To begin with a disclaimer, I truly believe that Peter Pan peanut butter is one of the must underrated peanut butters out there. There’s no denying how good it taste, it just gets lost in the new wave of brands, becoming popular for their nutty flavors (no pun intended), and overpriced packaging. If you don’t have parents that grew up on the stuff, and have preached the old fashioned label at you since you were a child, do yourself a favor and try Peter Pan peanut butter. Seriously. (*Not paid for by Peter Pan or ConAgra foods.* Seriously, they can’t even afford it at the moment…)
10 years ago I’d probably be ostracized from the consumer-journalism world for sharing that little opinion based spiel with you all because earlier this week, a decade after hundreds of Americans got sick from eating Peter Pan peanut butter contaminated with salmonella, the company that sold it made an embarrassing courtroom guilty plea and agreed to pay the largest criminal fine ever in a U.S. food safety case.
The president of the ConAgra subsidiary surrendered a guilty plea on behalf of his company Tuesday to a single misdemeanor count of shipping adulterated food. A U.S. District Court judge then approved a deal ConAgra reached with prosecutors to pay an $8 million fine plus $3.2 million in cash forfeitures. That’s a lot of peanut butter.
The plea deal concluded a lengthy criminal investigation into a nationwide salmonella outbreak blamed on tainted peanut butter that sickened at least 625 people in 47 states.
To note, the company recalled all of their peanut butter in 2007 that had been sold since 2004, but, as you may expect, by then most of it was long gone.
“Obviously they’re able to absorb an $11 million penalty much more than a smaller company,” said Bill Marler, a Seattle-based attorney who specializes in food safety cases. “But it still sends a pretty significant message.”
Disease detectives, because that apparently is in fact a job, traced the salmonella to a factory in rural Sylvester, Georgia, because apparently that is in fact a place, that produced peanut butter for ConAgra under the Peter Pan label as well as the Great Value brand sold at Walmart.
The president of ConAgra Grocery Products, Leo Knowles offered no testimony as he entered the misdemeanor plea on behalf of the Chicago-based corporation’s subsidiary.
“It made a lot of people sick,” prosecutor Graham Thorpe said as he described ConAgra’s decision to continue its distribution despite lab tests that had twice detected salmonella. “The industry has taken notice of this prosecution,” Thorpe continued.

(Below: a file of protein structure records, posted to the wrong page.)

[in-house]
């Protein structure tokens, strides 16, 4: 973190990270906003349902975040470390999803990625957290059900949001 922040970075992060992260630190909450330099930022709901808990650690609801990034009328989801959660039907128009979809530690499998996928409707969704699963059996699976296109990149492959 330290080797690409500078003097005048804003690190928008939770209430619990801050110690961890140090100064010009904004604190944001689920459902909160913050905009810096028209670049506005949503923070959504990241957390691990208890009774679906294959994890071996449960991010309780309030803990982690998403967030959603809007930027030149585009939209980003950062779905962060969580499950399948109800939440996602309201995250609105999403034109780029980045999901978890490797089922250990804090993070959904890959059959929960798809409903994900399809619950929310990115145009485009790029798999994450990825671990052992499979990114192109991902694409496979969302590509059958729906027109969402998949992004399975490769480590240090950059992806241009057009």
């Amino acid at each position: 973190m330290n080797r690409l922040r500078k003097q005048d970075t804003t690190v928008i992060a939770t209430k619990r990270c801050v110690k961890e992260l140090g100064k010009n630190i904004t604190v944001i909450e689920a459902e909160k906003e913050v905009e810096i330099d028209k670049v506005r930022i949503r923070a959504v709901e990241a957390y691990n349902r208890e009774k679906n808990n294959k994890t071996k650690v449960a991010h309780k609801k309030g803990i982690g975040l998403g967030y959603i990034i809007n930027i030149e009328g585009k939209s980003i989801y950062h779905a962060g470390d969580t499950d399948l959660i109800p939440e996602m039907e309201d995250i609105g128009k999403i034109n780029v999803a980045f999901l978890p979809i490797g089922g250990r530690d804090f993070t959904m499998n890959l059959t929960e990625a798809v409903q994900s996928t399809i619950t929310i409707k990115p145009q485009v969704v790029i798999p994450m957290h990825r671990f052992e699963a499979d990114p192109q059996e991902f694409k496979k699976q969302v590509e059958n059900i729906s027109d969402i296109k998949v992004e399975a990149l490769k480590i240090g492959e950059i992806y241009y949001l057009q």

The fine represents just one tenth of one percent of ConAgra’s current $8 billion market capitalization. The $3.2 million in forfeitures relates to the tainted products, which by federal law must be surrendered to the government. Since ConAgra dispensed with the recalled peanut butter nearly a decade ago, prosecutors asked for cash instead.
ConAgra said it was unaware that the peanut butter was contaminated with salmonella before it was shipped. However, the plea agreement documents noted that ConAgra knew peanut butter made in Georgia had twice tested positive for salmonella in 2004. Company officials ended up blaming moisture from a leaky roof and a malfunctioning sprinkler system for helping salmonella bacteria grow on raw peanuts. The company has since over spent $275 million on upgrades and adopted new testing procedures to screen for contaminants.
None of the criminal penalties (stated above) goes to victims. The judge noted that more than 150 people had filed paperwork seeking financial restitution, but unfortunately none could prove they were sickened by salmonella caused by eating the recalled peanut butter.
Three women made their case to the judge, testifying that they suffered severe gastrointestinal illness after eating from jars of Peter Pan in late 2006, and suffered from lingering health problems a full decade later. The judge said he was sympathetic, but awarded them no money.
“This to me is an injustice done all over again, especially after 10 years of waiting for justice,” said Mona McCombs of Bloomington, Indiana.
ABC News reports that Ms. McCombs testified that she and several relatives, including her elderly mother, became extremely sick after eating Peter Pan just before Christmas in 2006. She blames ConAgra for her mother’s death three months later, but none of them were tested while sick by a doctor for salmonella to prove it.
The judge noted that others had already received cash from ConAgra in civil settlements, which he said totaled $36 million to 6,810 people.